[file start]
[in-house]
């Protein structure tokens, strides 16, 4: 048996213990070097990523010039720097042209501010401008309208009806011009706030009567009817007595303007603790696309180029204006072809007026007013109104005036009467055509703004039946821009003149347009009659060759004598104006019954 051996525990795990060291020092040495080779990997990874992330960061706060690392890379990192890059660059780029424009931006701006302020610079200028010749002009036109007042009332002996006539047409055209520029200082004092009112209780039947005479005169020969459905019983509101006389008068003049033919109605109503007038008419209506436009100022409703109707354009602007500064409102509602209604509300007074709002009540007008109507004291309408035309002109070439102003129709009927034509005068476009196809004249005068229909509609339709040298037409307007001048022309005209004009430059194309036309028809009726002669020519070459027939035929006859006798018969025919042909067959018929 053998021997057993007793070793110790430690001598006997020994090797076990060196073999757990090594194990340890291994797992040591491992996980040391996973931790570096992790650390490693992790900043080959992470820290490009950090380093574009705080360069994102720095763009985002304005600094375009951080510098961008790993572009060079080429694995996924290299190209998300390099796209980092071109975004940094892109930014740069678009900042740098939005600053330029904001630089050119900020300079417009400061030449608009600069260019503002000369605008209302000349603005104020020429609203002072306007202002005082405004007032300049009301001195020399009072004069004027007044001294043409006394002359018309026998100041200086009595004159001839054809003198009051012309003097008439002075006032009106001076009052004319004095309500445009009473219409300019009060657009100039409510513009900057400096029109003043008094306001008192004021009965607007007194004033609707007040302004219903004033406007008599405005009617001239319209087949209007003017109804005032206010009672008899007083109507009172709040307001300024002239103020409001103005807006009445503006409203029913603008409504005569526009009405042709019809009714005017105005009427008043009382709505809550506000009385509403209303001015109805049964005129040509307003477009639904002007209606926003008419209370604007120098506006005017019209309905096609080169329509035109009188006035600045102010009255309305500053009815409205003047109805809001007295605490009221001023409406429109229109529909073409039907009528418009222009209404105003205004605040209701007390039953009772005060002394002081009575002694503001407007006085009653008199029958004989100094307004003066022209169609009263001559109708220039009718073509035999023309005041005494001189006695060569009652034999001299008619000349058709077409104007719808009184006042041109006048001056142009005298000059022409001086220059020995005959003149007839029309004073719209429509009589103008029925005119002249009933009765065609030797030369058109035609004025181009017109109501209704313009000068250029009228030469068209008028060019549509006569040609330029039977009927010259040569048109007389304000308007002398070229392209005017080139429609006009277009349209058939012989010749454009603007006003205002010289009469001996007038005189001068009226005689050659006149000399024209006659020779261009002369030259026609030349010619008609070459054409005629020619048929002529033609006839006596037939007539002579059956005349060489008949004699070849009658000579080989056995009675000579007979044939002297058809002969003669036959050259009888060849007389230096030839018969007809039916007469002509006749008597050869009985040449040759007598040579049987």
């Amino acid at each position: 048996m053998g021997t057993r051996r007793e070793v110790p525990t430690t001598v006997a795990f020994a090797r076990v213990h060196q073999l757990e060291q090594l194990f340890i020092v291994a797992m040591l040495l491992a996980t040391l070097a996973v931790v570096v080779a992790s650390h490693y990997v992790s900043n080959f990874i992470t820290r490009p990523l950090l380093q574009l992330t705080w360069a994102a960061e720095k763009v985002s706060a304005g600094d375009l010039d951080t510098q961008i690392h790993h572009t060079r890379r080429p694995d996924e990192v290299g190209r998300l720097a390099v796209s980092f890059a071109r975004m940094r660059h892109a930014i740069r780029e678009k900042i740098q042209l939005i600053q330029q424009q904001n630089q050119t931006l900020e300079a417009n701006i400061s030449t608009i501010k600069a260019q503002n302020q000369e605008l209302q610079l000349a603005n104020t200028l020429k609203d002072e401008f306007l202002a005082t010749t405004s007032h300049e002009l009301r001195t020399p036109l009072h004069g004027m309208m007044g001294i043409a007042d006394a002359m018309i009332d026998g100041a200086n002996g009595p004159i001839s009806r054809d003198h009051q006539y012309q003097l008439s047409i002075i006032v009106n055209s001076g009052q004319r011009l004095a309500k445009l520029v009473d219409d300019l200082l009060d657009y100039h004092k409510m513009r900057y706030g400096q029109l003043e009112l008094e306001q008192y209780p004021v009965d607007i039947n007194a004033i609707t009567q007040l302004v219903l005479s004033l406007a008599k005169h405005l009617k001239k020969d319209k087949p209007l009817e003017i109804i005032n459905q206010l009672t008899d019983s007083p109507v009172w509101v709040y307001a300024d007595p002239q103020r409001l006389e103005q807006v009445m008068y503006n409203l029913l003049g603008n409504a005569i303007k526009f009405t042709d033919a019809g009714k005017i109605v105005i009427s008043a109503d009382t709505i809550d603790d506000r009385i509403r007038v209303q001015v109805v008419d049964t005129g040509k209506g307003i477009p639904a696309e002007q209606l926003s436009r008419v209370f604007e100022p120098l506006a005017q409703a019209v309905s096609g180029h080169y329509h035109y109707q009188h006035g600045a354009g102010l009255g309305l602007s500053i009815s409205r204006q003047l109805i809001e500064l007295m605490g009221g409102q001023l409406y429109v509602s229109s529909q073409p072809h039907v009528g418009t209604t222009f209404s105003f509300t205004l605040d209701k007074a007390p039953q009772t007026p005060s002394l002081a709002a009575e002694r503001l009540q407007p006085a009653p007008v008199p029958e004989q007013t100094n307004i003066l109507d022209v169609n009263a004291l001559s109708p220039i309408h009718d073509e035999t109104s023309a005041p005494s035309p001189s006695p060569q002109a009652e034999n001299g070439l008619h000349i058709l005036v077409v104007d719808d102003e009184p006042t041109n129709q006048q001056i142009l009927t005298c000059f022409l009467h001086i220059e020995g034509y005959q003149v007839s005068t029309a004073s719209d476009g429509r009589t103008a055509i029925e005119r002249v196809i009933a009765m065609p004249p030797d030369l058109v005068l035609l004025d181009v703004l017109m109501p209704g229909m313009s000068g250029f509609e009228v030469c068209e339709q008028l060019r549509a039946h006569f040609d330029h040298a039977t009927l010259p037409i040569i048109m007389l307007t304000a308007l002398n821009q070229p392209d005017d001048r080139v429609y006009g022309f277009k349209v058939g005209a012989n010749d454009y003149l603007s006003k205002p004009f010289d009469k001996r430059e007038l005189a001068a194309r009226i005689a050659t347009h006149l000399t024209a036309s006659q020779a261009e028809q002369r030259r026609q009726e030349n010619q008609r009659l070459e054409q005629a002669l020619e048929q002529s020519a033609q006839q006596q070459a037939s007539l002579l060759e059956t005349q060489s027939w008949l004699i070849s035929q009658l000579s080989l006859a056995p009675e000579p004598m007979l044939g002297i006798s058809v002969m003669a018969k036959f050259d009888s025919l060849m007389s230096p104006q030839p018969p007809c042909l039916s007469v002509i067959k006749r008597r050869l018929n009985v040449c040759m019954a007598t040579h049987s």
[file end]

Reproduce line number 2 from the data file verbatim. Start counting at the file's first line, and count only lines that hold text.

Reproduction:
């Protein structure tokens, strides 16, 4: 048996213990070097990523010039720097042209501010401008309208009806011009706030009567009817007595303007603790696309180029204006072809007026007013109104005036009467055509703004039946821009003149347009009659060759004598104006019954 051996525990795990060291020092040495080779990997990874992330960061706060690392890379990192890059660059780029424009931006701006302020610079200028010749002009036109007042009332002996006539047409055209520029200082004092009112209780039947005479005169020969459905019983509101006389008068003049033919109605109503007038008419209506436009100022409703109707354009602007500064409102509602209604509300007074709002009540007008109507004291309408035309002109070439102003129709009927034509005068476009196809004249005068229909509609339709040298037409307007001048022309005209004009430059194309036309028809009726002669020519070459027939035929006859006798018969025919042909067959018929 053998021997057993007793070793110790430690001598006997020994090797076990060196073999757990090594194990340890291994797992040591491992996980040391996973931790570096992790650390490693992790900043080959992470820290490009950090380093574009705080360069994102720095763009985002304005600094375009951080510098961008790993572009060079080429694995996924290299190209998300390099796209980092071109975004940094892109930014740069678009900042740098939005600053330029904001630089050119900020300079417009400061030449608009600069260019503002000369605008209302000349603005104020020429609203002072306007202002005082405004007032300049009301001195020399009072004069004027007044001294043409006394002359018309026998100041200086009595004159001839054809003198009051012309003097008439002075006032009106001076009052004319004095309500445009009473219409300019009060657009100039409510513009900057400096029109003043008094306001008192004021009965607007007194004033609707007040302004219903004033406007008599405005009617001239319209087949209007003017109804005032206010009672008899007083109507009172709040307001300024002239103020409001103005807006009445503006409203029913603008409504005569526009009405042709019809009714005017105005009427008043009382709505809550506000009385509403209303001015109805049964005129040509307003477009639904002007209606926003008419209370604007120098506006005017019209309905096609080169329509035109009188006035600045102010009255309305500053009815409205003047109805809001007295605490009221001023409406429109229109529909073409039907009528418009222009209404105003205004605040209701007390039953009772005060002394002081009575002694503001407007006085009653008199029958004989100094307004003066022209169609009263001559109708220039009718073509035999023309005041005494001189006695060569009652034999001299008619000349058709077409104007719808009184006042041109006048001056142009005298000059022409001086220059020995005959003149007839029309004073719209429509009589103008029925005119002249009933009765065609030797030369058109035609004025181009017109109501209704313009000068250029009228030469068209008028060019549509006569040609330029039977009927010259040569048109007389304000308007002398070229392209005017080139429609006009277009349209058939012989010749454009603007006003205002010289009469001996007038005189001068009226005689050659006149000399024209006659020779261009002369030259026609030349010619008609070459054409005629020619048929002529033609006839006596037939007539002579059956005349060489008949004699070849009658000579080989056995009675000579007979044939002297058809002969003669036959050259009888060849007389230096030839018969007809039916007469002509006749008597050869009985040449040759007598040579049987």